General

Emotional Eating: An Interview with Dr. Marian Tanofsky-Kraff, obesity researcher

Feeding a child involves more than providing nutrients. From birth on, there is a very strong emotional component. This is easiest to recognize with babies and toddlers, who rely on comfort sucking as a way to cope with stress. But we continue to see it far beyond these early years, such as in how we crave a cookie or soft drink while unwinding after a hard day.

This tendency to comfort ourselves through food is called...
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General

Working Families Can Create Secure Attachments, Too

Photo by Sebastian Danon of Buenos Aires, Argentina

There is a widespread belief that to be a good Attachment Parenting (AP) family, one parent must stay at home with the children full-time and that parent should be the mother. To be sure, this is a myth.

Some parents are mistaken in thinking that “real” AP families don’t choose to put their children in daycare.

However, parents need to...
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General

Prepare for Parenting by Healing Your Childhood Wounds

We often hear the cornerstone of healthy parenting quoted as consistently “responding with sensitivity” to our infants’ and children’s emotional and physical needs in relation to their biological-developmental stage. And while I agree this overarching idea is at the core of healthy parenting, I do not feel that it is necessarily as instinctual as many authors and parenting experts claim.

Before parents can even fathom relying on their gut feelings in...
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Attachment in the News

New Journal of Attachment Parenting Provides Step Forward for Parenting

In response to the growing interest in responsive parenting within the scientific and professional communities, Attachment Parenting International (API) with prominent health psychologist Kathleen Kendall-Tackett announce the advent of the Journal of Attachment Parenting. Access to the online publication is free of charge.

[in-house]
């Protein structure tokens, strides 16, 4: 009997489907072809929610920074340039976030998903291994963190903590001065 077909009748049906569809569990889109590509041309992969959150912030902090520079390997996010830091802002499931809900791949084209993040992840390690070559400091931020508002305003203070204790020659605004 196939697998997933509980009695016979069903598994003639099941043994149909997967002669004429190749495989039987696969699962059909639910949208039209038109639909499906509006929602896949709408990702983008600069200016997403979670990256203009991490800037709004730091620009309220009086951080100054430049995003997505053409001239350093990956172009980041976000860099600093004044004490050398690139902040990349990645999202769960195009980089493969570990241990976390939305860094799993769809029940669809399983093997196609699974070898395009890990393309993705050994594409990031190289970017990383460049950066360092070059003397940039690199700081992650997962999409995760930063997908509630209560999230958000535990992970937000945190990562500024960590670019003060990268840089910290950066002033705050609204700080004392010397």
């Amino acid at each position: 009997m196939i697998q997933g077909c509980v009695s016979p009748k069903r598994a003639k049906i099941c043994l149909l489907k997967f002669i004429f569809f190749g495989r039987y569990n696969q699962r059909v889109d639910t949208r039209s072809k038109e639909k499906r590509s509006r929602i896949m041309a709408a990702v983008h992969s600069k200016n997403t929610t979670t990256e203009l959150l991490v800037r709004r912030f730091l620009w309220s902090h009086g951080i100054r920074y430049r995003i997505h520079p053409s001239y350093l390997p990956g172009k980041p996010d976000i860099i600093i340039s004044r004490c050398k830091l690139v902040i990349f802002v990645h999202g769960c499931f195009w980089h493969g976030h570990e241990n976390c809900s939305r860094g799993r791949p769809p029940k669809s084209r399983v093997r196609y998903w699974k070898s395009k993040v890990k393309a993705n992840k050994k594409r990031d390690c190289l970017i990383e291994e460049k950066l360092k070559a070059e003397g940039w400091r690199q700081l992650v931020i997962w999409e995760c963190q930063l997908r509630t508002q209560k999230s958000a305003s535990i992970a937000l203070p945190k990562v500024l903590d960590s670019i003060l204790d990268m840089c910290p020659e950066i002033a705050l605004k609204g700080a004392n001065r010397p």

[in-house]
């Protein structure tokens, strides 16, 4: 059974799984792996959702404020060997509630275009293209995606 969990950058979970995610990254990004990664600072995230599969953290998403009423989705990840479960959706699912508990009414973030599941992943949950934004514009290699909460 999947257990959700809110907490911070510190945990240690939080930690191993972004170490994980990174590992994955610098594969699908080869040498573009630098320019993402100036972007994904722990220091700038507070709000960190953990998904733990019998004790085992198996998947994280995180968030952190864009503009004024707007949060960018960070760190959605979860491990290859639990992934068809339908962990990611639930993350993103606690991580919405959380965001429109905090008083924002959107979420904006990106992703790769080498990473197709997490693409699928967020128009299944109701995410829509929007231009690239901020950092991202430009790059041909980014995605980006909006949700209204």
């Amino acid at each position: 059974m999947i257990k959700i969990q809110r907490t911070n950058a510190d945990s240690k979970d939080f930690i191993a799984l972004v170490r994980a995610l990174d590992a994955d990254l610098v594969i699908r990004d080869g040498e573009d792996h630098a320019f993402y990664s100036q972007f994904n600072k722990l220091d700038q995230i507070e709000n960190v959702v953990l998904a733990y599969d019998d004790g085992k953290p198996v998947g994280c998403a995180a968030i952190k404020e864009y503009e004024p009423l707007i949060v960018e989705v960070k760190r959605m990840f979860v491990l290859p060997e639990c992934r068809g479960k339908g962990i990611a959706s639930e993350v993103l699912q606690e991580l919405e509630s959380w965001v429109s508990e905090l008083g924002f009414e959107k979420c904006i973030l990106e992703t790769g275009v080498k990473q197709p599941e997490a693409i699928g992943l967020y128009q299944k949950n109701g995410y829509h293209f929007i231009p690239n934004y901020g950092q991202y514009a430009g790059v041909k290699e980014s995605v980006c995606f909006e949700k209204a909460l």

“Numerous recent studies have documented the importance of responsive parenting to both physical and mental health,” says Kendall-Tackett, PhD, IBCLC, FAPA, guest editor of the Journal of...
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Attachment in the News

The Emotional Legacy of Our Family Trees

I’ve been helping my mom research our genealogy off and on over the last few years. Lately, she’s been hunting for tombstones. As I walk the oldest part of the cemeteries, reading the grave markers, I am continually taken aback by how many mark the burials of infants and young children.

We know on an intellectual level why it was difficult for our ancestors to make it through childhood, with disease and famine and lack of...
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General

Shut Off the TV: Parent-Child Interaction Best for Baby Brain Development

Very few parents can resist the urge to use television at least occasionally to entertain their children. And occasional TV viewing isn’t concerning. It’s when parents are relying on TV for frequent “babysitting” or, more likely, early educational opportunity that there’s a need for change.

Since the American Academy of Pediatrics issued a recommendation in 1999 that no child under two years old should watch any TV, there have been a number of studies that...
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Differences, Not Disorders

On High-Reactive Temperaments and Secure Attachment

I attended a mother-and-tots group the other night. There were two babies in the corner, sitting in their car seats, one about two months old and the other closer to four months. The older baby was contently looking around, and the younger was sleeping, later waking to gaze out and only fussing when it was time to eat, afterwards being happy to lie on a blanket on the floor. I asked the mom of the...
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Attachment in the News

Is Breastfeeding Worth Cosleeping?

There’s a lot of talk about the importance of secure attachment. We mostly hear of it in two circles: adult relationships and parenting, especially of adopted or foster children. We’re hearing more of it in parenting at large, mainly through organizations like Attachment Parenting International. But for the most part, the importance of individual attachment style continues to be downplayed. After all, we all grew up “just fine,” right?

As a breastfeeding educator, I...
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